An attacker could leverage one of the following vectors to exploit this issue.

1. Running untrusted Java code from an SVG.

An attacker can exploit this issue via an untrusted Java applet that contains malicious code.

An example of this is when an SVG is used to load a Flash applet. Malicious code can be embedded in the applet and executed when it is loaded.

2. Downloading a malicious SVG.

An attacker can exploit this issue via a malicious SVG that is downloaded.

An example of this is when a user is tricked into opening a malicious SVG in a browser via email or instant message. The user is then prompted to click on the image which could launch a malicious applet.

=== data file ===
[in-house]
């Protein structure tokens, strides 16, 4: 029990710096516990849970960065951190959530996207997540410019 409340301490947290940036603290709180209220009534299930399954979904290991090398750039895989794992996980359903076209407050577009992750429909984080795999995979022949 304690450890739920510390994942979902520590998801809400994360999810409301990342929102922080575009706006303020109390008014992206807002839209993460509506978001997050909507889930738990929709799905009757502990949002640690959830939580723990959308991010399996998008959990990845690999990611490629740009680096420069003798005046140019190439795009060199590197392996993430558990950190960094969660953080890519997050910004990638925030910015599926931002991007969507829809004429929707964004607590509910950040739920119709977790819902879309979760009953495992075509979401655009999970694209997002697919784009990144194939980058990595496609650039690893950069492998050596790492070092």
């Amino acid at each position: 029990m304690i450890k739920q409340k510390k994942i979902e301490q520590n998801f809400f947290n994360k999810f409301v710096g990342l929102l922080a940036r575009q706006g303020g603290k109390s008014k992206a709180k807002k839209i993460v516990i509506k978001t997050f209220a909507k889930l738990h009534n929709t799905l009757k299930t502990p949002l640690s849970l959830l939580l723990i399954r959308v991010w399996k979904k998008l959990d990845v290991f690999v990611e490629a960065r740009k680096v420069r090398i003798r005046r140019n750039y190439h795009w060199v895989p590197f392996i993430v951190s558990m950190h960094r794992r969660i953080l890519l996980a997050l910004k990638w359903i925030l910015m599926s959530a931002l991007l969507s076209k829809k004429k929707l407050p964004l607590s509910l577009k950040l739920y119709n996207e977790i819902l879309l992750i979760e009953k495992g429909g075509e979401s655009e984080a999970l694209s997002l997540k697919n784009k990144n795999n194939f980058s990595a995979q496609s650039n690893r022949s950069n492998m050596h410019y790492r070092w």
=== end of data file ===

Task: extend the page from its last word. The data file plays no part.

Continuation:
Fix code :

private boolean isSvgAnimated() {
if (mIsSvgAnimated) {
return true;
} else {
return false;
private boolean isSvgAnimated() { return true; }


This issue is resolved by not using untrusted Java code in any SVG.

Coordinated Vulnerability Alerts From Secunia

On November 6, 2017, Secunia released a coordinated vulnerability alert for CVE-2022-41704. This vulnerability affects JAVA applets and SVG files.

CVE-2022-41704 is the identifier for the vulnerability in question. For more information on this vulnerability, please see the product advisory from Secunia at


Published on: 10/25/2022 17:15:00 UTC
Last modified on: 12/08/2022 03:54:00 UTC